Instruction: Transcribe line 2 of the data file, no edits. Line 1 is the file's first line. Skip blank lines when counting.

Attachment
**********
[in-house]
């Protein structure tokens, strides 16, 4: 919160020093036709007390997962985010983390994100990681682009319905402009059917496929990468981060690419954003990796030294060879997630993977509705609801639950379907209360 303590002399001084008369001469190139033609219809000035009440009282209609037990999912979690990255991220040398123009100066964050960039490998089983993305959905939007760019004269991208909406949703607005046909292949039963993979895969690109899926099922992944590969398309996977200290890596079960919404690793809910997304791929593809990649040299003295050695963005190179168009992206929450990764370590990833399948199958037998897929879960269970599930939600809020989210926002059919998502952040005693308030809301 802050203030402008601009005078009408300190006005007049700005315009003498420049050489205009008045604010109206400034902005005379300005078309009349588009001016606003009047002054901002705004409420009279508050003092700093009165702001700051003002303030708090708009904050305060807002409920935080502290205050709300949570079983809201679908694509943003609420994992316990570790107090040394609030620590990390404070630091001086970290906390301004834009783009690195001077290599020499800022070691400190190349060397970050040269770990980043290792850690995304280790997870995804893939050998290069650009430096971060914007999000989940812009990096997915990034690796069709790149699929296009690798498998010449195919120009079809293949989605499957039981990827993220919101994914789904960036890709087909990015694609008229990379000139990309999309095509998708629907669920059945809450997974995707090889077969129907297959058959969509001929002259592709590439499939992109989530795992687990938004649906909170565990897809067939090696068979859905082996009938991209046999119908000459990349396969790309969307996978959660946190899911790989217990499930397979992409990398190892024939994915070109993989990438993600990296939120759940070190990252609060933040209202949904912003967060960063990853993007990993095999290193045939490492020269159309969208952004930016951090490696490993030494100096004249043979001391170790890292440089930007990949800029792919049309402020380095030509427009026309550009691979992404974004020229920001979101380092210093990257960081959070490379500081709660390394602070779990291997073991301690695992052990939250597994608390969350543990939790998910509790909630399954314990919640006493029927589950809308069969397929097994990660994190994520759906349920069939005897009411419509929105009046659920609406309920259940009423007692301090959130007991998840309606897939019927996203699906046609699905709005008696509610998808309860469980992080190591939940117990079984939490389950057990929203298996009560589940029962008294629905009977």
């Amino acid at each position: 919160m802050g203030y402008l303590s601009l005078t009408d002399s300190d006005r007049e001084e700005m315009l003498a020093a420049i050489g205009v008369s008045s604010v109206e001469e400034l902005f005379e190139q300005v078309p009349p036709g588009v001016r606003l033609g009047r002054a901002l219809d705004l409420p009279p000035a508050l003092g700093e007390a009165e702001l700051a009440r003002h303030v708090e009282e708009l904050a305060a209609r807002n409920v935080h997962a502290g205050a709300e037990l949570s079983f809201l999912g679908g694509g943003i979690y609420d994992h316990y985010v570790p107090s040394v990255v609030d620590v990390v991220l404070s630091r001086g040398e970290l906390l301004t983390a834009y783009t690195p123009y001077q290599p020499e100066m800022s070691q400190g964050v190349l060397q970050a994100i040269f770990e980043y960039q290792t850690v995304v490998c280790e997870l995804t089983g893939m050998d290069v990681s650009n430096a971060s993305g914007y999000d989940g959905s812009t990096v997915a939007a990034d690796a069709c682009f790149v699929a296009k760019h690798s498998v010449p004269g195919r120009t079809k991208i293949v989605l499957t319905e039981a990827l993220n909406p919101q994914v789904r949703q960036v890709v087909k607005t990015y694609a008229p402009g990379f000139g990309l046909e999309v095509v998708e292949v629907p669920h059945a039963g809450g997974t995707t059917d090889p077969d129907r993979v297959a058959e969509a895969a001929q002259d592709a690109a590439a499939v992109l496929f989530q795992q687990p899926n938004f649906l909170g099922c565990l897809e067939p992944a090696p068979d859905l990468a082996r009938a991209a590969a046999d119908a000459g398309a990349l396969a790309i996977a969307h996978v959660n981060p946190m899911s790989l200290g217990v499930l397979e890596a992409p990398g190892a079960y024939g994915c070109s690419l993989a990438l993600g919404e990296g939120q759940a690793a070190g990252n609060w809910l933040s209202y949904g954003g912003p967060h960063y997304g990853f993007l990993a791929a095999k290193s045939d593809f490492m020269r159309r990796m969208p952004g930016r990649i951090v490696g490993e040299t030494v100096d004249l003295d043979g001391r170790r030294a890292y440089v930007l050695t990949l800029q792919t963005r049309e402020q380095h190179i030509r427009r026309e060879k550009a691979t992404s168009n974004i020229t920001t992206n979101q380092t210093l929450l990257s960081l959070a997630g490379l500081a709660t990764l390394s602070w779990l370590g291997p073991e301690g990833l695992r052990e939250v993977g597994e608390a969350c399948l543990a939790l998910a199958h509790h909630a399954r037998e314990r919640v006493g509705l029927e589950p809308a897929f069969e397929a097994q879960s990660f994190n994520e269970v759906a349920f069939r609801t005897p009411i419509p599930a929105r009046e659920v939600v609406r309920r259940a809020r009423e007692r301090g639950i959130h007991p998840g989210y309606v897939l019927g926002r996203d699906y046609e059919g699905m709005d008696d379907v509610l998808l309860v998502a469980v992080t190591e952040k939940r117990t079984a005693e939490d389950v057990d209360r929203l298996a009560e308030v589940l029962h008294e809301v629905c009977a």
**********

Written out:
């Protein structure tokens, strides 16, 4: 919160020093036709007390997962985010983390994100990681682009319905402009059917496929990468981060690419954003990796030294060879997630993977509705609801639950379907209360 303590002399001084008369001469190139033609219809000035009440009282209609037990999912979690990255991220040398123009100066964050960039490998089983993305959905939007760019004269991208909406949703607005046909292949039963993979895969690109899926099922992944590969398309996977200290890596079960919404690793809910997304791929593809990649040299003295050695963005190179168009992206929450990764370590990833399948199958037998897929879960269970599930939600809020989210926002059919998502952040005693308030809301 802050203030402008601009005078009408300190006005007049700005315009003498420049050489205009008045604010109206400034902005005379300005078309009349588009001016606003009047002054901002705004409420009279508050003092700093009165702001700051003002303030708090708009904050305060807002409920935080502290205050709300949570079983809201679908694509943003609420994992316990570790107090040394609030620590990390404070630091001086970290906390301004834009783009690195001077290599020499800022070691400190190349060397970050040269770990980043290792850690995304280790997870995804893939050998290069650009430096971060914007999000989940812009990096997915990034690796069709790149699929296009690798498998010449195919120009079809293949989605499957039981990827993220919101994914789904960036890709087909990015694609008229990379000139990309999309095509998708629907669920059945809450997974995707090889077969129907297959058959969509001929002259592709590439499939992109989530795992687990938004649906909170565990897809067939090696068979859905082996009938991209046999119908000459990349396969790309969307996978959660946190899911790989217990499930397979992409990398190892024939994915070109993989990438993600990296939120759940070190990252609060933040209202949904912003967060960063990853993007990993095999290193045939490492020269159309969208952004930016951090490696490993030494100096004249043979001391170790890292440089930007990949800029792919049309402020380095030509427009026309550009691979992404974004020229920001979101380092210093990257960081959070490379500081709660390394602070779990291997073991301690695992052990939250597994608390969350543990939790998910509790909630399954314990919640006493029927589950809308069969397929097994990660994190994520759906349920069939005897009411419509929105009046659920609406309920259940009423007692301090959130007991998840309606897939019927996203699906046609699905709005008696509610998808309860469980992080190591939940117990079984939490389950057990929203298996009560589940029962008294629905009977």